Nicola Walker’s lynx eyes and mobile lower jaw give me the horn, so I was eager to see the second series of Unforgotten. As in the first series, a body had come to light – semi-decomposed in a suitcase, at the bottom of a river – and a seemingly random group of people, when investigated by Nicola, the DCI, were found to have shared a murky past.
We had the lot: child abuse at a school,
IRA bombers, mad nurses, lawyers with a taste for sadomasochistic sex, Islamic prostitutes, bent coppers, gays in Brighton trying to adopt a moppet, blackmailing smackheads, and Wendy Craig as an old lady with a northern accent. There were even a few visits to the exterior of a house in Ealing where the Conservative Party had held wineand-cheese orgies.
The final twist owed much to Patricia Highsmith and left thousands of loose ends. How precisely had the suspects – who, it transpired, had come across each other originally when they were patients in a lunatic asylum – planned and carried out each other’s revenge killing? Nor did we find out anything further about who placed that body in the suitcase. Indeed, I was left so puzzled, I wondered if ITV had inadvertently forgotten to broadcast an entire episode. Such errors do occur. At the Old Picture House in St Andrews, when I was there in the 1970s, the reels of Wuthering
Heights were shown in the wrong order and, instead of dying melodramatically, Laurence Olivier and Merle Oberon ended their story dancing away at a ball.
At least everyone got off – Nicola and her team couldn’t be bothered to press charges. It would indeed probably help the constabulary no end if victims of sex abuse quietly killed off their tormentors.
The same lesson was propounded in Apple Tree Yard. Emily Watson’s character was very brutally raped and, in the aftermath, she egged her lover on to visit the brute in question and jump up and down on his head until life was extinct. There was a court case – Emily got off. The programme allowed Emily to give us a lot of her trademark painteddoll face, with its downturned mouth. She gazed at herself in mirrors, as if perfecting and checking the expression.
The idea was that she was a woman scientist in early middle age whose drives and juices were still able to fully flow when Ben Chaplin walked into a room. They did it in cupboards, down dark alleys, under restaurant tables and, had the location been available, no doubt behind the Speaker’s Chair in the House of Commons. Then came retribution. A creepy jealous colleague, Selway, grabbed Emily at a party – and the rape scene in the university office was very coldly and harrowingly staged.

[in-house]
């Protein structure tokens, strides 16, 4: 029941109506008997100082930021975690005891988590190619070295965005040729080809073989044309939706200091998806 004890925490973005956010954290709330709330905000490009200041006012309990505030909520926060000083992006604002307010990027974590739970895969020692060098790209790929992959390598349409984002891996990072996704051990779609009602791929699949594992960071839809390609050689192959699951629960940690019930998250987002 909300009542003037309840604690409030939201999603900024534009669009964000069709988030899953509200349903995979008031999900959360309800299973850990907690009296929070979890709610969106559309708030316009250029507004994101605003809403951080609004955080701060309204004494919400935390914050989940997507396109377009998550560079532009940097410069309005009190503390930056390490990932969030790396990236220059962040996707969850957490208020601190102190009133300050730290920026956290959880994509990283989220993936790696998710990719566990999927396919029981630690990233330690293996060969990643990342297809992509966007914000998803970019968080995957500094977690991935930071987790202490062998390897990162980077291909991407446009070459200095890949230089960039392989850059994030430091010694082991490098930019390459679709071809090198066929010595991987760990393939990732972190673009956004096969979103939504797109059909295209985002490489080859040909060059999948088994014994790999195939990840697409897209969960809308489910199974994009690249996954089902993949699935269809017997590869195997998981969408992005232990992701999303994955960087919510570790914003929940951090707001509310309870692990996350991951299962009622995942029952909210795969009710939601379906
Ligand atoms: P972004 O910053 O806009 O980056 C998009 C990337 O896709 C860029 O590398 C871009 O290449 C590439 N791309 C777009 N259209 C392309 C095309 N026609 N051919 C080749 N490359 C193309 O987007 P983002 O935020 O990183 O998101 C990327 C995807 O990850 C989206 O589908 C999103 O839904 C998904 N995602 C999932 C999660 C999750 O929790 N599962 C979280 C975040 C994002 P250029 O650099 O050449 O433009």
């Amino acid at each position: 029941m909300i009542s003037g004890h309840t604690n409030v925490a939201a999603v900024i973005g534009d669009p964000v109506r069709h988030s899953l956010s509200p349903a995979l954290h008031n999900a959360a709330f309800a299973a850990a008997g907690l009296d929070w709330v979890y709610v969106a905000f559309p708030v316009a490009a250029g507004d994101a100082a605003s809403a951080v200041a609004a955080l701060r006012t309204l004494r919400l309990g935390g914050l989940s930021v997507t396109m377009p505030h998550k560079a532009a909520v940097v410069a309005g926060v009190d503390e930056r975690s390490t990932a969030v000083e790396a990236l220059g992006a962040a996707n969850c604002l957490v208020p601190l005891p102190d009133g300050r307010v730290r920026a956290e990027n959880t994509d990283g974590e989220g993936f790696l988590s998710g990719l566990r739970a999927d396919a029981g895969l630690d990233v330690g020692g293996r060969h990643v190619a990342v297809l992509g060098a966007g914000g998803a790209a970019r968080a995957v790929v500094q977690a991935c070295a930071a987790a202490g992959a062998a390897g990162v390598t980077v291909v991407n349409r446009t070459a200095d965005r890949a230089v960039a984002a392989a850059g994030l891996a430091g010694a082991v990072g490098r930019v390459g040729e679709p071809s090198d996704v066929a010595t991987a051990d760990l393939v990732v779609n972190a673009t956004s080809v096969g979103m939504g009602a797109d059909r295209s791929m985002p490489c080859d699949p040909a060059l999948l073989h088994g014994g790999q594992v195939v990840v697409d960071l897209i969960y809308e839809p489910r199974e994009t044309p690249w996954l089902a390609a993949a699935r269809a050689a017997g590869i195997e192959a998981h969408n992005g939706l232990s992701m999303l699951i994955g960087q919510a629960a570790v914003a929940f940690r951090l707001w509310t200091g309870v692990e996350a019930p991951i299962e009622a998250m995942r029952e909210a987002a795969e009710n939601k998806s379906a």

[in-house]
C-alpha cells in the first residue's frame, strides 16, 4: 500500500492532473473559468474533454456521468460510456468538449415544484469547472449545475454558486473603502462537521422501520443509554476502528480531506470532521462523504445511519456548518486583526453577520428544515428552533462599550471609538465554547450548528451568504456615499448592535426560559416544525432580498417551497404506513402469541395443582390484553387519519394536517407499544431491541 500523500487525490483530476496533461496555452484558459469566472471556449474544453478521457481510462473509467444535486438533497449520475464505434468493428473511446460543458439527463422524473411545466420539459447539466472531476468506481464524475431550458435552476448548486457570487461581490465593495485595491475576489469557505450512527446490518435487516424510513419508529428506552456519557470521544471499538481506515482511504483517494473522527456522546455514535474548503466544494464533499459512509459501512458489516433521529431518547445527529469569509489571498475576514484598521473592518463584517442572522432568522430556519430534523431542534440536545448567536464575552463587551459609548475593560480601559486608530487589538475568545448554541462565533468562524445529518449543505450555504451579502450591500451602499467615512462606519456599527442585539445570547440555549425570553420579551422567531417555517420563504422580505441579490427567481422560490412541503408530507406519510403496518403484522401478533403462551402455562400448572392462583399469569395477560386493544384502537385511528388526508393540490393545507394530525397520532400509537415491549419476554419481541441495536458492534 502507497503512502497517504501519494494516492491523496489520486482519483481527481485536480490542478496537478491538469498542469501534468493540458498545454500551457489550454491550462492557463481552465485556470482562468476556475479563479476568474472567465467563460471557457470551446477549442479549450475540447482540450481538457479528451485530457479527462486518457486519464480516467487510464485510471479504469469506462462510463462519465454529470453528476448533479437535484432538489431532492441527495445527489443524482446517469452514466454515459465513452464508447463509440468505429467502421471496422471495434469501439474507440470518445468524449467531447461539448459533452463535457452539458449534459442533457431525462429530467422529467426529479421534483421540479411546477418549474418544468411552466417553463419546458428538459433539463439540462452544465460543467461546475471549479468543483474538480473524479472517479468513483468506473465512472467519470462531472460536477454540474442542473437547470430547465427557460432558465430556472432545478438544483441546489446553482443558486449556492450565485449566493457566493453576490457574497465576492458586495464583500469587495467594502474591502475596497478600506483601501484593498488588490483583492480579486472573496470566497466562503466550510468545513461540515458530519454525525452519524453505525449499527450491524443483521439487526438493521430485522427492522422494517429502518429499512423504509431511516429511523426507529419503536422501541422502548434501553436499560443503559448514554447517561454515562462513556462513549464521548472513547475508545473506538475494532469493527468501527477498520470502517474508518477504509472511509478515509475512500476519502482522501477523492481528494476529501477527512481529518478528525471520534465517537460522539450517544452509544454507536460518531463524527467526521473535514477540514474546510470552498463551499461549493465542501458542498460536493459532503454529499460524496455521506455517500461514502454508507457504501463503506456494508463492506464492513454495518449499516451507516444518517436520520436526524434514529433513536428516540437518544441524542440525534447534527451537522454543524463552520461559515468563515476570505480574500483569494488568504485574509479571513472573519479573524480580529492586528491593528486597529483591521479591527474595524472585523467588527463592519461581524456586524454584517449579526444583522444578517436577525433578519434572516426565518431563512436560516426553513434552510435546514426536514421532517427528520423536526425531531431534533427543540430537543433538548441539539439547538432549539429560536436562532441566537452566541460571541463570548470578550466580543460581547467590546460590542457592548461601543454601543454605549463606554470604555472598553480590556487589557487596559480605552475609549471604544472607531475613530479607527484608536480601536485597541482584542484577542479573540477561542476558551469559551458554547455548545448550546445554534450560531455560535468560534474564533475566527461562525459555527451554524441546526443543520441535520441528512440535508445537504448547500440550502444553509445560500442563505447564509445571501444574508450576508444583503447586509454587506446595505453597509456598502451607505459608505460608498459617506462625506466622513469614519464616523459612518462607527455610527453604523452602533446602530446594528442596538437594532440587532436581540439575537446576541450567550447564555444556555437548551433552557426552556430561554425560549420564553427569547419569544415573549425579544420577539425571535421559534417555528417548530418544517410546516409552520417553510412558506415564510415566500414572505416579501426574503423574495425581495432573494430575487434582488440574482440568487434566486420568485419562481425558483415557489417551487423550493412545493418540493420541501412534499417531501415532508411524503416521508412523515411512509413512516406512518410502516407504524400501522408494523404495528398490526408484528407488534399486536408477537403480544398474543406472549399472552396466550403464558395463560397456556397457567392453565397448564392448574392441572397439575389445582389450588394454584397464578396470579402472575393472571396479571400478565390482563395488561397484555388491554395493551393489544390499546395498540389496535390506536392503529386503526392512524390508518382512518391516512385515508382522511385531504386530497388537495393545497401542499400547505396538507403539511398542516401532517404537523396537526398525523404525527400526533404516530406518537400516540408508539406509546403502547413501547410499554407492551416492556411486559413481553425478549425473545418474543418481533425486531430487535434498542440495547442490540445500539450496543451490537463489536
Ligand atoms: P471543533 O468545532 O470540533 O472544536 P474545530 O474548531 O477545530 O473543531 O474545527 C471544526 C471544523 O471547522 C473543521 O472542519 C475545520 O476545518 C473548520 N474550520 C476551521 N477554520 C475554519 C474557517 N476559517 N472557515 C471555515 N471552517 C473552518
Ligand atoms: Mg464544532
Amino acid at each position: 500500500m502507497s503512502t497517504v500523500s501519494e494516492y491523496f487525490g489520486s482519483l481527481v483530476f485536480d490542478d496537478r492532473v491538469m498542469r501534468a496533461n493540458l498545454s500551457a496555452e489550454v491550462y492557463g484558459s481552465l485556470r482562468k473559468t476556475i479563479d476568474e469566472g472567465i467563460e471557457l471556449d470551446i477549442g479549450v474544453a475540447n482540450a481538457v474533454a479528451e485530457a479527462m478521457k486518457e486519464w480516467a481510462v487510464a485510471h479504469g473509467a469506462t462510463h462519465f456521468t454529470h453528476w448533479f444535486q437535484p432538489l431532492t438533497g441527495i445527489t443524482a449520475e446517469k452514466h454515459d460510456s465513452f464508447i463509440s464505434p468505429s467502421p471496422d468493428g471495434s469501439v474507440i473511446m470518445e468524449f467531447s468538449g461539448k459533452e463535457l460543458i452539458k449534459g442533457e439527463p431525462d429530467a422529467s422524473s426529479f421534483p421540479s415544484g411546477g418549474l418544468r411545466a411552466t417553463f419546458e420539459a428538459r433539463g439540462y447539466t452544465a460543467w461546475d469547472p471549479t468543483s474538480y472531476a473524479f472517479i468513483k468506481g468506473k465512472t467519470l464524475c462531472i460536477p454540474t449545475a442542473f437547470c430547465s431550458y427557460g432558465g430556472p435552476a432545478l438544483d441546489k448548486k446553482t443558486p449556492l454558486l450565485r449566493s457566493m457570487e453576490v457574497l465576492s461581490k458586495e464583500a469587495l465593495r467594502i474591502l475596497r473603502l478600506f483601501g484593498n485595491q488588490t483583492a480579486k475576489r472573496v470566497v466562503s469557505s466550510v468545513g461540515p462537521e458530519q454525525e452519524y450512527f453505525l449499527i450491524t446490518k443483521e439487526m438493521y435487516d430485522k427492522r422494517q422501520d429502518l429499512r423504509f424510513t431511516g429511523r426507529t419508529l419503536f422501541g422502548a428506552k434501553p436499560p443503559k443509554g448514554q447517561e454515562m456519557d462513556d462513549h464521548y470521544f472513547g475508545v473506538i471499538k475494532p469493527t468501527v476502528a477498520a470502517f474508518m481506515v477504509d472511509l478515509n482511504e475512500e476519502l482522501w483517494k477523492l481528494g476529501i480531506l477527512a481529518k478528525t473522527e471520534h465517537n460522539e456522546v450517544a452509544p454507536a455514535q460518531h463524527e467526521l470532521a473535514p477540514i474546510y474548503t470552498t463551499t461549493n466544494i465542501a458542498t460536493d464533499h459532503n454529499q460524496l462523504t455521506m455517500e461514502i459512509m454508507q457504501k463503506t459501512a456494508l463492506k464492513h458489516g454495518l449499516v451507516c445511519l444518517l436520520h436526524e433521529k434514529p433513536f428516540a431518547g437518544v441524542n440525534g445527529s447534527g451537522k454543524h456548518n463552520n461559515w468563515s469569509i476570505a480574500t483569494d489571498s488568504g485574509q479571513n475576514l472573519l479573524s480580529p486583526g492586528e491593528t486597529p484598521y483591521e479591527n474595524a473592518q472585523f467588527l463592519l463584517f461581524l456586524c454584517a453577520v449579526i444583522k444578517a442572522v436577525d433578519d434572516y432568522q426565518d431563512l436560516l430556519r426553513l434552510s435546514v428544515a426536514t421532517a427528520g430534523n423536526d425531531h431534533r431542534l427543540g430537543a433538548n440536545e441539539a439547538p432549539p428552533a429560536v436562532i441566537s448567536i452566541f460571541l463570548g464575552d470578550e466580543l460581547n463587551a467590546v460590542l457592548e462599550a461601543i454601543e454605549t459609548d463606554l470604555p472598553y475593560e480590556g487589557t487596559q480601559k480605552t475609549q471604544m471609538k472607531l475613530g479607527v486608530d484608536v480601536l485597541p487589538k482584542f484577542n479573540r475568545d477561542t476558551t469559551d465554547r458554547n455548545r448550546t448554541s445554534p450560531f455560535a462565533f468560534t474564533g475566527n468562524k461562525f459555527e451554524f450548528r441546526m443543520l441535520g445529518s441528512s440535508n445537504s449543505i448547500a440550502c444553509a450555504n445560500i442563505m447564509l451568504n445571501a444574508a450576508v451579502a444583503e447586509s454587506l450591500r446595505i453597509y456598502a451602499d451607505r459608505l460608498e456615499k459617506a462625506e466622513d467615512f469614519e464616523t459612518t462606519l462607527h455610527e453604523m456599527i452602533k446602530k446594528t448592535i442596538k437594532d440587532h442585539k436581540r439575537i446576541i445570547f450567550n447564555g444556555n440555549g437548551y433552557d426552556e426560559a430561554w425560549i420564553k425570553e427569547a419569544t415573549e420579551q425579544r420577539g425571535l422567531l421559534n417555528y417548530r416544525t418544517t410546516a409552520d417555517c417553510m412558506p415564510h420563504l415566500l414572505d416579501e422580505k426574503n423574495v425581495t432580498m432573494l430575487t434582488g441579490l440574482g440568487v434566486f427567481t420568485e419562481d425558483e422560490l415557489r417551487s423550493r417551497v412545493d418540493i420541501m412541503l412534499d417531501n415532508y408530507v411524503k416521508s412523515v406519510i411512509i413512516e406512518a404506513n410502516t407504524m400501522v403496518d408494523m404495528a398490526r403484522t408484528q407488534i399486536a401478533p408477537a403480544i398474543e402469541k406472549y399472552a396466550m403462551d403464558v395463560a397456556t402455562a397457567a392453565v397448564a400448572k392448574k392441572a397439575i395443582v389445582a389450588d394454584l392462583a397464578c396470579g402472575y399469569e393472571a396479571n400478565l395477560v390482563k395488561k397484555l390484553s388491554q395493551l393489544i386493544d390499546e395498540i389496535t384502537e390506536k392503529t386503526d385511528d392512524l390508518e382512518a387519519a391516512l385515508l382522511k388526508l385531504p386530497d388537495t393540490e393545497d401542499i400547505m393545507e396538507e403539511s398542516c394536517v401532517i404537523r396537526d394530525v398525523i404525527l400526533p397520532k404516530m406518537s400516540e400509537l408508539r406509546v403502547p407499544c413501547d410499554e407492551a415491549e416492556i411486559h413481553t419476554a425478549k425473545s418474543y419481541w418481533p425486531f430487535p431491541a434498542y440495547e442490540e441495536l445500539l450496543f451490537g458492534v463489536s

Instead of reporting the incident to the authorities, Emily threw her torn clothes in a wheelie bin. She preferred to suffer in silence, no doubt so that she could give herself plenty of motivation when turning her mouth down at the corners. She also for some reason wouldn’t confide in her nice husband, perhaps because he was often away at academic conferences in Estonia, where he was conducting energetic affairs of his own. Her husband was played by Mark Bonnar, who was also a supporting player in Unforgotten. Another member of that cast, Adeel Akhtar, was likewise in Apple Tree Yard, this time as Emily’s solicitor. Has the number of available actors on the books of Equity shrunk?
In my party-going days, if I wasn’t impersonating Shelley Winters swimming underwater in The Poseidon Adventure, I was giving my version of Karen Matthews at her press conference, wailing and sobbing about wanting her Shannon back. The Moorside was a dramatisation of that curious case, when in 2008 a mother abducted one of her own children, in the hope of grabbing some money – a crime inspired by the donations sent to the family of Madeleine Mccann. Sheridan Smith, as the spirited and community-minded neighbour, was so tough and enterprising;
what a great prime minister such a person would make.
The tone of the drama, however, was documentary grittiness, whereas to me the story was sheer black comedy. Also, it would be a mistake to think that these people were hopeless at raising their numerous offspring, were bone idle and casually cruel, because they were poor and working class. Wealthy, posh folk behave in exactly the same fashion. The difference is that servants come along afterwards with the bucket.
Lots of loose ends: Nicola Walker and Sanjeev Bhaskar in Unforgotten